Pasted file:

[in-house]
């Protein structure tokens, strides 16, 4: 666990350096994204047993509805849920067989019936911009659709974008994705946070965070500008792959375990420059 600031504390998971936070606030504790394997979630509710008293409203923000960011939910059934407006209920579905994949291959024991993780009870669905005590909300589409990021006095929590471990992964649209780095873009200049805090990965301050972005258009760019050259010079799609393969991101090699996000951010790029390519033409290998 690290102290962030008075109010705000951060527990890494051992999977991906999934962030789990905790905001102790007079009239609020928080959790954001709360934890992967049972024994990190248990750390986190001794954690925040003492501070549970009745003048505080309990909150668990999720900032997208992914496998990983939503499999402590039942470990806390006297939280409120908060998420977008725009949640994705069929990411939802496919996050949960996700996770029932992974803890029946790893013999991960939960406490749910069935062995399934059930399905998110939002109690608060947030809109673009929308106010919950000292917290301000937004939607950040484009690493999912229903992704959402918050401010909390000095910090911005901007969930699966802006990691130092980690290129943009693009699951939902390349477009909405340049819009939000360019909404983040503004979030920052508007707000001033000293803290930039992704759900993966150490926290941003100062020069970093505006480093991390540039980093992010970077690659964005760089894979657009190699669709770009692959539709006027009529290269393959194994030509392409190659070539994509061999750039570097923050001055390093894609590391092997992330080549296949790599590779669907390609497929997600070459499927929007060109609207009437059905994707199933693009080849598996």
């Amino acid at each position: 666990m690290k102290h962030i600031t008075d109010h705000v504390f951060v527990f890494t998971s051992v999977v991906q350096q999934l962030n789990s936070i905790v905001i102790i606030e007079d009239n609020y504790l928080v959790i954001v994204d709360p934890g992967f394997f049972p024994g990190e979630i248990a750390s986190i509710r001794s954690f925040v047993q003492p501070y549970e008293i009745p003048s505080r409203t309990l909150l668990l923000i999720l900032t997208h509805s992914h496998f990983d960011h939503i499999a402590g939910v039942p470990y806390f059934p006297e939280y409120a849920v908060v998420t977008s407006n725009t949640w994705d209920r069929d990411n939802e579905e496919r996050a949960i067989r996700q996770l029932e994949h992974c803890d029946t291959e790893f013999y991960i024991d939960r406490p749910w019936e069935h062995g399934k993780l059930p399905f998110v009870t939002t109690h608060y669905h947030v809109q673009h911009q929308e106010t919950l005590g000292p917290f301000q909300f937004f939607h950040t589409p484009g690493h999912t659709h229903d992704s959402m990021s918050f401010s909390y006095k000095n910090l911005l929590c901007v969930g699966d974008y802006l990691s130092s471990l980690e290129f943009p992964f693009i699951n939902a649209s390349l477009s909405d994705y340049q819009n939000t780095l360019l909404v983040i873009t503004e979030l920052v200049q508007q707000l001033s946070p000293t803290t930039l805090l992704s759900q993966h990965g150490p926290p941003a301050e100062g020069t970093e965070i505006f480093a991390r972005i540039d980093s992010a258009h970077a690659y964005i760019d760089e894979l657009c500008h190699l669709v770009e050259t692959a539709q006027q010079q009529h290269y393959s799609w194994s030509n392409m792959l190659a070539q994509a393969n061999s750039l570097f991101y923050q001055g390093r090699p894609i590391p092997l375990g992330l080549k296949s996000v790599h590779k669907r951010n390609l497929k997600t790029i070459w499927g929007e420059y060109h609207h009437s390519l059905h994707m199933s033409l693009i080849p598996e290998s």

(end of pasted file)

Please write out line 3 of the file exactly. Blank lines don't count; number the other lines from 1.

């Amino acid at each position: 666990m690290k102290h962030i600031t008075d109010h705000v504390f951060v527990f890494t998971s051992v999977v991906q350096q999934l962030n789990s936070i905790v905001i102790i606030e007079d009239n609020y504790l928080v959790i954001v994204d709360p934890g992967f394997f049972p024994g990190e979630i248990a750390s986190i509710r001794s954690f925040v047993q003492p501070y549970e008293i009745p003048s505080r409203t309990l909150l668990l923000i999720l900032t997208h509805s992914h496998f990983d960011h939503i499999a402590g939910v039942p470990y806390f059934p006297e939280y409120a849920v908060v998420t977008s407006n725009t949640w994705d209920r069929d990411n939802e579905e496919r996050a949960i067989r996700q996770l029932e994949h992974c803890d029946t291959e790893f013999y991960i024991d939960r406490p749910w019936e069935h062995g399934k993780l059930p399905f998110v009870t939002t109690h608060y669905h947030v809109q673009h911009q929308e106010t919950l005590g000292p917290f301000q909300f937004f939607h950040t589409p484009g690493h999912t659709h229903d992704s959402m990021s918050f401010s909390y006095k000095n910090l911005l929590c901007v969930g699966d974008y802006l990691s130092s471990l980690e290129f943009p992964f693009i699951n939902a649209s390349l477009s909405d994705y340049q819009n939000t780095l360019l909404v983040i873009t503004e979030l920052v200049q508007q707000l001033s946070p000293t803290t930039l805090l992704s759900q993966h990965g150490p926290p941003a301050e100062g020069t970093e965070i505006f480093a991390r972005i540039d980093s992010a258009h970077a690659y964005i760019d760089e894979l657009c500008h190699l669709v770009e050259t692959a539709q006027q010079q009529h290269y393959s799609w194994s030509n392409m792959l190659a070539q994509a393969n061999s750039l570097f991101y923050q001055g390093r090699p894609i590391p092997l375990g992330l080549k296949s996000v790599h590779k669907r951010n390609l497929k997600t790029i070459w499927g929007e420059y060109h609207h009437s390519l059905h994707m199933s033409l693009i080849p598996e290998s």